Apple prepping new MacBook Air with USB-C, reports claim

“Last month, Japanese blog Mac Otakara reported that Apple plans to announce new MacBook Air models featuring USB-C ports based on the Thunderbolt 3 protocol by the end of June, and begin shipping the notebooks to retailers in August,” Joe Rossignol reports for MacRumors. “It is now seven weeks later, however, and the rumor has yet to materialize.”

“But if a new report from Taiwanese website DigiTimes is to believed, Apple still has plans to release a new MacBook Air with USB-C ports after all,” Rossignol reports. “The report does not provide a launch timeframe for the updated notebooks, but the secondary rumor suggests Mac Otakara may have been off on timing only.”

Currently, Apple has decided to adopt the USB Type-C interface for its MacBook Air, while Asustek Computer and Hewlett-Packard (HP) are upgrading one of their notebooks’ regular USB port to the Type-C. Lenovo, Acer and Dell are still evaluating the option. – DigiTimes

Rossignol reports, “It is possible that DigiTimes is misinterpreting a thinner MacBook Pro with USB-C ports as a MacBook Air.”

Read more in the full article here.

MacDailyNews Take: Perhaps this was Apple’s plan all along, but we’re so ready for new road Macs, we’re ready to buy basically whatever ends up being the lightest, most-compact Mac they offer this year (performance is not a concern on the road; the slowest Mac offered today is more than capable enough for what we do on-the-go). Size and weight are the utmost concerns.

Fingers ready for that “Buy” button whenever it appears, Apple!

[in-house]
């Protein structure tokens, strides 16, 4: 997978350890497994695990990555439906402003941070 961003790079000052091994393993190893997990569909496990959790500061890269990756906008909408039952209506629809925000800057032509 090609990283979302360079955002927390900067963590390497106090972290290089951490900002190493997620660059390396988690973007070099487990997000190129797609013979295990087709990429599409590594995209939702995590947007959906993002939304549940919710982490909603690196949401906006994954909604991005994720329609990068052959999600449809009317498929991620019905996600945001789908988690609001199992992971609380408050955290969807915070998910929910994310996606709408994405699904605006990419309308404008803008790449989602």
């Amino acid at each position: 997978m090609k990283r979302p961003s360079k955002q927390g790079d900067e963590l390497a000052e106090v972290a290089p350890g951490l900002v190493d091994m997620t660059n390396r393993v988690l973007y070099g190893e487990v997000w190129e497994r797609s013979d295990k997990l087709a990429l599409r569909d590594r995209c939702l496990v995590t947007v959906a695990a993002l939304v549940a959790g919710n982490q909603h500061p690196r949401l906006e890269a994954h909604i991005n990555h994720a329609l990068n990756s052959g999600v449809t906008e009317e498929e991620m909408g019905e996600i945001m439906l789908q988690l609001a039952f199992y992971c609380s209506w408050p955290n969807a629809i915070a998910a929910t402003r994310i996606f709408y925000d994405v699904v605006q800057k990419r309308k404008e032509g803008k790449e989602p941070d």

[Thanks to MacDailyNews Readers “Fred Mertz” and “Dan K.” for the heads up.]


  1. Take my money apple. Please be a new MacBook Pro with kaby lake chips, pcie 3.0 x8 storage, thunderbolt 3, r9 m495x/gtx 970/980m graphics, and weighing less than 3.5 pounds. The perfect machine. Please please please. Agree with mdn here, fingers are already on the buy button for this.

    1. Amen. MBPros ought to be kept up more often and made as powerful & versitile as reasonably possible.

      MBPros last a LONG time and thus, when I pay near $5000 given just the hardware bought with a MBPro, I want the best.

      Unfortunately, with soldered SSDs, it is necessary to buy multiple external SSDs to do clones and backups to a much greater degree than in the past. When the day comes the MBP gets damaged, I need to be ready to clone a backup MBPro in less than an hour.

      At this point the internal SSDs are probably more reliable than all the rest of the MBPro components, but you can’t just remove the SSD, so …

    2. Let’s be realistic.

      You WILL NOT see Kaby Lake based Macs in the near future. Intel isn’t even sampling those chips yet. (Yes, there are some prototypes floating about, but even sample quantities of final, production chips are NOT to be had at this time. And, it’s often six months or more from first sampling of a chip until full production for which Apple will wait before shipping any product based on that chip.)

      1. Innovating MacBook Pro is not releasing a machine with vintage technology, and limited performance and functionality. Of course, Tim Cook, would consider these limitations secondary to shaving off a few grams of weight and which appeals to his fondness of the “thinness” aesthetic. If the new MacBook Pro is thinner and less useful this model would surely be accepted by limp waisted pansy ass fanboys.

  2. It (MacBook Air) still has a role in the lineup. Because it’s display is not “Retina,” the price can be lower. It’s currently $400 less than MacBook, at the low end for each. And Apple could easily drop the low-end price for the Air by another $100.